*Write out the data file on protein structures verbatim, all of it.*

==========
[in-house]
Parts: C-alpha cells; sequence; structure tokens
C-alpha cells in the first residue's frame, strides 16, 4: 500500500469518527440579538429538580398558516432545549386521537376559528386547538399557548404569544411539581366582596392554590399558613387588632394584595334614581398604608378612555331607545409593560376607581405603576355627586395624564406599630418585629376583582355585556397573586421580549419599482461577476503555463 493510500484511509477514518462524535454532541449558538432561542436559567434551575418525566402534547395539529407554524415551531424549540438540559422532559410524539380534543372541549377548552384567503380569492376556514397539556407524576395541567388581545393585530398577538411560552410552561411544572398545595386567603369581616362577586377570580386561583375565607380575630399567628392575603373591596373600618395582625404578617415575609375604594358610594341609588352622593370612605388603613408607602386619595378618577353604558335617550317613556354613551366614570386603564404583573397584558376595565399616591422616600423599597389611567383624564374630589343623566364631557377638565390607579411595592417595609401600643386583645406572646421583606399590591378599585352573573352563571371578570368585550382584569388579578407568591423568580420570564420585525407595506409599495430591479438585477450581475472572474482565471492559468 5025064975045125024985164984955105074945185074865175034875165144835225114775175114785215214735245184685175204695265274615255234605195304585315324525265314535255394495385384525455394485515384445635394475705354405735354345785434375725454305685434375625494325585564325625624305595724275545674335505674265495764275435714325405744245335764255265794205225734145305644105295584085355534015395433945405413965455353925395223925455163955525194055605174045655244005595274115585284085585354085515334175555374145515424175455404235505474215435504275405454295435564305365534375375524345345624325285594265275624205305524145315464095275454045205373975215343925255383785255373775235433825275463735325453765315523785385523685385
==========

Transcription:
[in-house]
Parts: C-alpha cells; sequence; structure tokens
C-alpha cells in the first residue's frame, strides 16, 4: 500500500469518527440579538429538580398558516432545549386521537376559528386547538399557548404569544411539581366582596392554590399558613387588632394584595334614581398604608378612555331607545409593560376607581405603576355627586395624564406599630418585629376583582355585556397573586421580549419599482461577476503555463 493510500484511509477514518462524535454532541449558538432561542436559567434551575418525566402534547395539529407554524415551531424549540438540559422532559410524539380534543372541549377548552384567503380569492376556514397539556407524576395541567388581545393585530398577538411560552410552561411544572398545595386567603369581616362577586377570580386561583375565607380575630399567628392575603373591596373600618395582625404578617415575609375604594358610594341609588352622593370612605388603613408607602386619595378618577353604558335617550317613556354613551366614570386603564404583573397584558376595565399616591422616600423599597389611567383624564374630589343623566364631557377638565390607579411595592417595609401600643386583645406572646421583606399590591378599585352573573352563571371578570368585550382584569388579578407568591423568580420570564420585525407595506409599495430591479438585477450581475472572474482565471492559468 5025064975045125024985164984955105074945185074865175034875165144835225114775175114785215214735245184685175204695265274615255234605195304585315324525265314535255394495385384525455394485515384445635394475705354405735354345785434375725454305685434375625494325585564325625624305595724275545674335505674265495764275435714325405744245335764255265794205225734145305644105295584085355534015395433945405413965455353925395223925455163955525194055605174045655244005595274115585284085585354085515334175555374145515424175455404235505474215435504275405454295435564305365534375375524345345624325285594265275624205305524145315464095275454045205373975215343925255383785255373775235433825275463735325453765315523785385523685385